August 31, 2007

#01-015: No Joking: Surprise vs Doubt

Princess Diana greeting fans

Note: Some idioms can lead to great confusion, since the words have more than one meaning. Let's see how that could happen.

Get Ready: What words or phrases do you use to express surprise? Name several, if you can.

Mike, an American, and his Chinese friend Lin are having coffee. Lin is reading the newspaper.

Lin: Wow, Mike. Can you believe it? Princess Diana died in that car crash in Paris way back in 1997!

Mike: Are you kidding?

Lin [angrily putting down the paper]: Mike! The death of a princess is nothing to joke about!

Mike: I... I... I didn't say you were making a joke. I said...

Lin: But "Are you kidding?" means "Are you joking?," right?

Mike: Well... sort of... but these expressions don't literally mean that I think you made a joke.

Lin [calmer]: So, what do they mean?

Mike: These are things we say to express surprise. I agree with you: I can't believe it was that long ago. You know, I was in Paris when it happened.

Lin: Really?

Mike: Hah! See there? Are you calling me a liar?

Lin: No, Mike! No! "Really" is just something we say when... we're... surprised...

Mike: Bingo! 

Once again, an idiom has caused confusion.

We sometimes use expressions like "Are you kidding?" or "Are you joking?" to express surprise in an informal way. Other ways to use these words include: "You're kidding!"/"You're joking!" and "No kidding!"/"No joking!"

The words themselves literally mean that you doubt the person, but they often just express surprise. There are many such expressions, including:

  • Oh, really?
  • Is that right? 
  • Are you serious?
  • I can't believe it!
  • Do you mean it? (This one sounds a little more formal and sincere.)
  • You don't say! (This one's a bit old-fashioned and, therefore, kind of humorous.)

These also can, of course, be misinterpreted. We should be sure that the listener has good enough English skills to understand that we don't really doubt them; we're just surprised.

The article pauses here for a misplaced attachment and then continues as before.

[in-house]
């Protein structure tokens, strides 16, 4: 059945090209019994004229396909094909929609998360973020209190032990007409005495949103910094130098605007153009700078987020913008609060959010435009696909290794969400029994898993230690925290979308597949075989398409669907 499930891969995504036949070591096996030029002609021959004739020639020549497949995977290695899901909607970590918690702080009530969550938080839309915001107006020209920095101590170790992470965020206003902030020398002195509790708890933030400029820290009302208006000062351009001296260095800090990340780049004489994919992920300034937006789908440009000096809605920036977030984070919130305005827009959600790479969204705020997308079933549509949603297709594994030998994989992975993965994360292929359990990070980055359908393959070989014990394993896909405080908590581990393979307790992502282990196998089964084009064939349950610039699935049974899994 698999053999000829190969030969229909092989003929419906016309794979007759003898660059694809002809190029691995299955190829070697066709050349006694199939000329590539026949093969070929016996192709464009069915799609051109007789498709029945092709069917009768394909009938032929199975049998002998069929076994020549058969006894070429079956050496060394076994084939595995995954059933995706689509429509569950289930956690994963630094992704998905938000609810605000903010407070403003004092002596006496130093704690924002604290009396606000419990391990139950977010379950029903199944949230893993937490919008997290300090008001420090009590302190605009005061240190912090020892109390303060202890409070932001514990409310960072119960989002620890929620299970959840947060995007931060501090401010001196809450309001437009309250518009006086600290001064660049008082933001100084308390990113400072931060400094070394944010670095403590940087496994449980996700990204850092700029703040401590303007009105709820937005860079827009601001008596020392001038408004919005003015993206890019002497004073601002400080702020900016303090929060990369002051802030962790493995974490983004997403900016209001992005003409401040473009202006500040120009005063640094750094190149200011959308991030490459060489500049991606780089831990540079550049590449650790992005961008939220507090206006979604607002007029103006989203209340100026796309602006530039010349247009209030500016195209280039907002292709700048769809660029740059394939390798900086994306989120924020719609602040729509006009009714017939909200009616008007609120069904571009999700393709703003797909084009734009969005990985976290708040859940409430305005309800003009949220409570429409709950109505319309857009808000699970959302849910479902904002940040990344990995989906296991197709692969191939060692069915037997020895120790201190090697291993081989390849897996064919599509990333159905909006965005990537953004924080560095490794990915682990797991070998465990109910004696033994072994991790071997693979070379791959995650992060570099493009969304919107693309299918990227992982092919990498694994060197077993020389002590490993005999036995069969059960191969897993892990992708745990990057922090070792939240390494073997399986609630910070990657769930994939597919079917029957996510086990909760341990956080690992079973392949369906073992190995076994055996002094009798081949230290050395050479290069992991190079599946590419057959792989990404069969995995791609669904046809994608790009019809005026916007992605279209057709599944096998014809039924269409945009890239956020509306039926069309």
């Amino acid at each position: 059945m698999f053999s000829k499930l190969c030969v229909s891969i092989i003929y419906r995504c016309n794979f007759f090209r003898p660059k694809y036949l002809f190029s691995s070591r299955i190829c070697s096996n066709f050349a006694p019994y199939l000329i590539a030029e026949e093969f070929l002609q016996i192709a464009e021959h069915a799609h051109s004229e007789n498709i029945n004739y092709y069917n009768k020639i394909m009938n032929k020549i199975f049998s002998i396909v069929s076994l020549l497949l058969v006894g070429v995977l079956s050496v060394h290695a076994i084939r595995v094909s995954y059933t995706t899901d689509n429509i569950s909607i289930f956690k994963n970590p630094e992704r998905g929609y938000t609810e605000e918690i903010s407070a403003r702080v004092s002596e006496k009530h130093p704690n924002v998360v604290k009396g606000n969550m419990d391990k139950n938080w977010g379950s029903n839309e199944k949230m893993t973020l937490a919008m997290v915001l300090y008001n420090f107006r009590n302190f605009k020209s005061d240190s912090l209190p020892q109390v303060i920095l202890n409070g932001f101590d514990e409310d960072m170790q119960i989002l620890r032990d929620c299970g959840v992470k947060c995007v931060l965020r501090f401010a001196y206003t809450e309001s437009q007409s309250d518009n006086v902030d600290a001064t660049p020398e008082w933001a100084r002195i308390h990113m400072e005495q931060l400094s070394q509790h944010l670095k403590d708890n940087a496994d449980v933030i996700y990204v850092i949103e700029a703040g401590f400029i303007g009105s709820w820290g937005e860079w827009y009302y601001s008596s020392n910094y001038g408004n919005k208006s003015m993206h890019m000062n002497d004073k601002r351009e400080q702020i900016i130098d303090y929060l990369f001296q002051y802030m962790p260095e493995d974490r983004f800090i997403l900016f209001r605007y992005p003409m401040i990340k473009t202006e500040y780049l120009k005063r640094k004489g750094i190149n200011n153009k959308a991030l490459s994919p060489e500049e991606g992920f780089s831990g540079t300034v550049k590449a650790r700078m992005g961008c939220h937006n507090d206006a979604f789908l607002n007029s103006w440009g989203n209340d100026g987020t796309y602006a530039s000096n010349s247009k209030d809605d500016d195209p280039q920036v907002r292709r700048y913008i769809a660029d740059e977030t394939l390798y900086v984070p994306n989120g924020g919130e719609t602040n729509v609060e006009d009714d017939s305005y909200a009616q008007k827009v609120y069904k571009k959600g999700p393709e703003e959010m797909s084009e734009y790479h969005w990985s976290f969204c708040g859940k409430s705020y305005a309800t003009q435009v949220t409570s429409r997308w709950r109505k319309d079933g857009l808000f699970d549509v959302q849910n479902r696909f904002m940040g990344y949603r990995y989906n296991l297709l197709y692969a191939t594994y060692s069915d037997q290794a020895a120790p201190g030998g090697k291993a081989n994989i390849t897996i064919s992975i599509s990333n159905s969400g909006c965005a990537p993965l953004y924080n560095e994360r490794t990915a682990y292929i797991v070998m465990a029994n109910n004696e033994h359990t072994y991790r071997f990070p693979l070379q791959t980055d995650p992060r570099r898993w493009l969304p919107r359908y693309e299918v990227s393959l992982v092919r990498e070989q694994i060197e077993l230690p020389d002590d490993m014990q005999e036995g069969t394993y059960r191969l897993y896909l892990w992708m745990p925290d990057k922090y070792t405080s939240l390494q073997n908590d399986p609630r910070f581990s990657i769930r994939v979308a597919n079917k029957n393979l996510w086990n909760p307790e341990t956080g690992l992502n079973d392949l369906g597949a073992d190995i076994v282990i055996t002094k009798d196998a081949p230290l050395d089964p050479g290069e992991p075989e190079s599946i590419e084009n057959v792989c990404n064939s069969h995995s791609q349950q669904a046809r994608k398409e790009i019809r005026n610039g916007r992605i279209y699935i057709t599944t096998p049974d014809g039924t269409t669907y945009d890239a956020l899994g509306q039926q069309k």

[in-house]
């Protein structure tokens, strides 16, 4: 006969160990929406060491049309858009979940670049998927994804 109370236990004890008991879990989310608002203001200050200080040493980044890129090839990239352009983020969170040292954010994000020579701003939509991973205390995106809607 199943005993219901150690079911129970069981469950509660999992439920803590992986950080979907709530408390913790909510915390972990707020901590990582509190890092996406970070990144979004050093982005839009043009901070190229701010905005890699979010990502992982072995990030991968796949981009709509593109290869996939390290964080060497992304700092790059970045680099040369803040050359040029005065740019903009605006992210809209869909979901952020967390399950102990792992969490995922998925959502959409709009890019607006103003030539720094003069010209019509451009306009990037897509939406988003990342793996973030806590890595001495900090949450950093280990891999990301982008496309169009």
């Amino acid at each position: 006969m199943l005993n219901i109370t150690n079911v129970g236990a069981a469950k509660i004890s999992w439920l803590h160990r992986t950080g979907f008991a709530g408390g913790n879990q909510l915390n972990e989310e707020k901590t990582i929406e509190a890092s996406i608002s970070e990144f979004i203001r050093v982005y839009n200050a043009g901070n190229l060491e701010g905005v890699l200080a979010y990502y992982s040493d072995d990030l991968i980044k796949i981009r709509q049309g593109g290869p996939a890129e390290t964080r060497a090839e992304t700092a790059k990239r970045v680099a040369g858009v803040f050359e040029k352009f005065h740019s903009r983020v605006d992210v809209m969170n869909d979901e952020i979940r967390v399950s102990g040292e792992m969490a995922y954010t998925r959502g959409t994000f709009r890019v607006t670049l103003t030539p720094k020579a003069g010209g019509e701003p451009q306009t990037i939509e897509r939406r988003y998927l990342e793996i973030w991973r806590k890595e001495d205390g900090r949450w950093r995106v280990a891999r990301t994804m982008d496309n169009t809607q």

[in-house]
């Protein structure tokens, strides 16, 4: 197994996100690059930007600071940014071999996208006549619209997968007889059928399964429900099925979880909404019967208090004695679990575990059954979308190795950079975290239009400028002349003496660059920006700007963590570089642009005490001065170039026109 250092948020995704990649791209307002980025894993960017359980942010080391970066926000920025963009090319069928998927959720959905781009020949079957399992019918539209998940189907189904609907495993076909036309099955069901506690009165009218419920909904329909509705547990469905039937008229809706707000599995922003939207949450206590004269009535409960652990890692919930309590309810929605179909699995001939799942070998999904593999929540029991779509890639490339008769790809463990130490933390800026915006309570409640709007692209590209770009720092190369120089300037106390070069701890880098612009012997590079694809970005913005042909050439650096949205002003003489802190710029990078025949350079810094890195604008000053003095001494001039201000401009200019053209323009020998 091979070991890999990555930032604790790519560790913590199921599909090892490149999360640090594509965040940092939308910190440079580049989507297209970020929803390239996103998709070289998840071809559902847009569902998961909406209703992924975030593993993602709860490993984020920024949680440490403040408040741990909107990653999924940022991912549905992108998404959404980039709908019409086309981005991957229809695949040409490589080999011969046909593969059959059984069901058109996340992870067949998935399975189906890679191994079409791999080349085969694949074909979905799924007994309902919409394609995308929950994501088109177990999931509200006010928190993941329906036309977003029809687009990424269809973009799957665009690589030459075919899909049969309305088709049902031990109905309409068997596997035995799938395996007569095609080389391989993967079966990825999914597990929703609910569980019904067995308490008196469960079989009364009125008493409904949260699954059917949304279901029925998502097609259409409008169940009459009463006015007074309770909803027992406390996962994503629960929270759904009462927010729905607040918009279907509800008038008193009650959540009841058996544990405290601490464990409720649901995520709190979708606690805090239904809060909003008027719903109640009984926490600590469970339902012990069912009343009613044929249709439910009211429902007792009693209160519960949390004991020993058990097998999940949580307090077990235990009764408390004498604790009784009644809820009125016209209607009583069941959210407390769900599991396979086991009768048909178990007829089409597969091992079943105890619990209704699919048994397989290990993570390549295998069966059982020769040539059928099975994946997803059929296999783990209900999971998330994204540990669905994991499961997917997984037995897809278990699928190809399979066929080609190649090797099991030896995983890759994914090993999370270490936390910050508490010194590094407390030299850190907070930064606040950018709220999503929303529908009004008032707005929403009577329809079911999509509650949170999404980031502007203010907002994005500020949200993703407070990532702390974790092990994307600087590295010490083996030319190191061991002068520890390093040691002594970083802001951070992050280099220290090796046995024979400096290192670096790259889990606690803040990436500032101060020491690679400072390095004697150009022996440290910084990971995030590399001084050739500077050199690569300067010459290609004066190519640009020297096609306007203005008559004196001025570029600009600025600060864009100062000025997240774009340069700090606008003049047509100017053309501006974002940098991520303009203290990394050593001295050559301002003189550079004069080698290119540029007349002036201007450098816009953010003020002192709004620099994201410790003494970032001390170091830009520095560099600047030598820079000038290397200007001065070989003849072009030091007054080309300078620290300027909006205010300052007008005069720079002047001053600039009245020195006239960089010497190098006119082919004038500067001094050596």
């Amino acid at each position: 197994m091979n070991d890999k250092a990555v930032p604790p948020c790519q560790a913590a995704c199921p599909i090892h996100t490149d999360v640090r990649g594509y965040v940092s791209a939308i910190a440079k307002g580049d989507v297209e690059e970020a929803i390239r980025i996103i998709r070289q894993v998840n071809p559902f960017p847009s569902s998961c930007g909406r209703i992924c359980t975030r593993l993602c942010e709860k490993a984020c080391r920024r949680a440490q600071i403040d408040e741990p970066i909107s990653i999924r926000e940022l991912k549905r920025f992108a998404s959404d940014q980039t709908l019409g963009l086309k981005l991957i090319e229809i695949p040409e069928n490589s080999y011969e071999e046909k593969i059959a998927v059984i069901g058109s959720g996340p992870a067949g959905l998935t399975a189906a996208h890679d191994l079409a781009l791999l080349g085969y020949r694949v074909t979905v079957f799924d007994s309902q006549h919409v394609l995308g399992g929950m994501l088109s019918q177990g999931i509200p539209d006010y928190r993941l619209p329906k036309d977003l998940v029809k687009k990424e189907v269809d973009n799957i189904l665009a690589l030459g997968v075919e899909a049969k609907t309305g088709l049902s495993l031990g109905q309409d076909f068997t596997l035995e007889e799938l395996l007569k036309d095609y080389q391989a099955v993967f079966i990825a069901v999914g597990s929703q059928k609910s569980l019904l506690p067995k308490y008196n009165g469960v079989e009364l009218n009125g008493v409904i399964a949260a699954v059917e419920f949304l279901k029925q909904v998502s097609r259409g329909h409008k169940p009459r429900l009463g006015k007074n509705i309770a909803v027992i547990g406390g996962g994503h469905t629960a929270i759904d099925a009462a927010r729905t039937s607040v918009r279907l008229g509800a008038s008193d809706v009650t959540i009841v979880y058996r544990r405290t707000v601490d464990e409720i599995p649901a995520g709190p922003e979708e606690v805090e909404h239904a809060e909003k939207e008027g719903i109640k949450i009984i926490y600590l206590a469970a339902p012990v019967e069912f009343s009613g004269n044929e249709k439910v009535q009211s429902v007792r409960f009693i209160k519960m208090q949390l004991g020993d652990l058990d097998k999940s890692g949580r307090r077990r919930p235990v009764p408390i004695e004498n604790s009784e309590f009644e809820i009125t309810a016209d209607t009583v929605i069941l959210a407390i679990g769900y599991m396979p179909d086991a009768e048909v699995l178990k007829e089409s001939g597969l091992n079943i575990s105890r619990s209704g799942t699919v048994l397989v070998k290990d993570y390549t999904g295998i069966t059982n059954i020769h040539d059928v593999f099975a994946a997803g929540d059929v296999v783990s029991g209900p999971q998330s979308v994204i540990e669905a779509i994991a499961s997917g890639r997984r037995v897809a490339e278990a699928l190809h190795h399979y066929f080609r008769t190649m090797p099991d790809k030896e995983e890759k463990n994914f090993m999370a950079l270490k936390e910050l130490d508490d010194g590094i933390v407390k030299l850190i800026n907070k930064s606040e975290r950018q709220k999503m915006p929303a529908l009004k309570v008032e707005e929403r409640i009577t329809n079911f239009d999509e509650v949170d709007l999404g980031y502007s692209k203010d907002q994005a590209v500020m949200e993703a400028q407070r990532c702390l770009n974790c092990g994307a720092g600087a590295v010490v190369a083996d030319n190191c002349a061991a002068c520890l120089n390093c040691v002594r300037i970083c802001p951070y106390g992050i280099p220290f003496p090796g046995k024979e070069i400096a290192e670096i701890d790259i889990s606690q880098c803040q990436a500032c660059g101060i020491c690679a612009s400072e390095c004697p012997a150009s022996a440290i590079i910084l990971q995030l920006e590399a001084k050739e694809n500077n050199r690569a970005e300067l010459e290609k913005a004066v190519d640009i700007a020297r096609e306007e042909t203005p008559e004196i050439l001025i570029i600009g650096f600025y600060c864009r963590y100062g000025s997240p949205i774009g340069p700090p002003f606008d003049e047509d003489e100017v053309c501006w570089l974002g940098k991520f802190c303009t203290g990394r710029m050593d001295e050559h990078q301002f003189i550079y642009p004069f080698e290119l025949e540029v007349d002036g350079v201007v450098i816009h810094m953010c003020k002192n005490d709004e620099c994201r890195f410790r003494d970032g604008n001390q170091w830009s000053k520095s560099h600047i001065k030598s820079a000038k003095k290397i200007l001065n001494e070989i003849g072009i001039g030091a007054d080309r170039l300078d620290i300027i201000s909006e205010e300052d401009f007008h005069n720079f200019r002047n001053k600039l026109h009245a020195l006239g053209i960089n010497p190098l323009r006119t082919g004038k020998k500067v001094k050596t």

Safer ways to express surprise informally would include the usual exclamations: "Wow!" "Whoa!" "Oh my God!" "My goodness!" "Holy cow!" etc.

If you want to be really casual, try "No way!" or the ultra-cool "Get out!" or "Get out of here!"

And if you want to get a good laugh from a native speaker, when she or he says something surprising, be silent for a moment, look him or her in the eye, and say: "I'm speechless!"


Read more: (click the + after "More Synonyms" to see many more.)

Practice: We sometimes divide English sentences into four types:

  • Declarative sentences give information.
  • Interrogative sentences ask questions.
  • Imperative sentences give commands or make requests.
  • Exclamatory sentences express strong feelings.

The problem in this story is confusing an exclamation ("Are you kidding?) for an actual question.

In the following five short dialogues, try to decide if the words in bold are really asking a question ("interrogative"), or just expressing emotion ("exclamatory").

Guess what, Mom? Our team won the game!
Who won? That's great!

I can't find my keys.
Oh, dear. You lost your keys, you say? Let me help you find them.

Dad! You bought me a car? Wow!
So, who's the best dad in the world?

Hello, Mrs. Adams. I'm Doctor Browne.
You're a doctor? But you look so young!

I'll try to come to your house this afternoon.
What time are you coming? I'll be sure to prepare us tea and a snack.

Answers are in the first comment below.

Now, try to imagine dialogues where the same questions are used in the opposite way, that is, interrogative for exclamatory and exclamatory for interrogative. Here are some suggested answers.

The game is over.
Who won? I didn't see the final score. (interrogative)

I can't find my keys.
You lost your keys? Again? I'm not helping you this time. (exclamatory)

They just announced the results of the "World's Best Dad" Competition.
So, who's the best dad in the world? (interrogative)

Hello, Mrs. Adams. I'm Doctor Browne.
You're a doctor? What's your specialty? (interrogative)

I'll come to your house at 5 a.m. tomorrow.
What time are you coming? There's no way I'm getting up that early! (exclamatory)

Submitted to the Shenzhen Daily for August 31, 2007

1 comment:

  1. Answers to the Practice: 1. exclamatory; 2. interrogative; 3. exclamatory; 4. exclamatory; 5. interrogative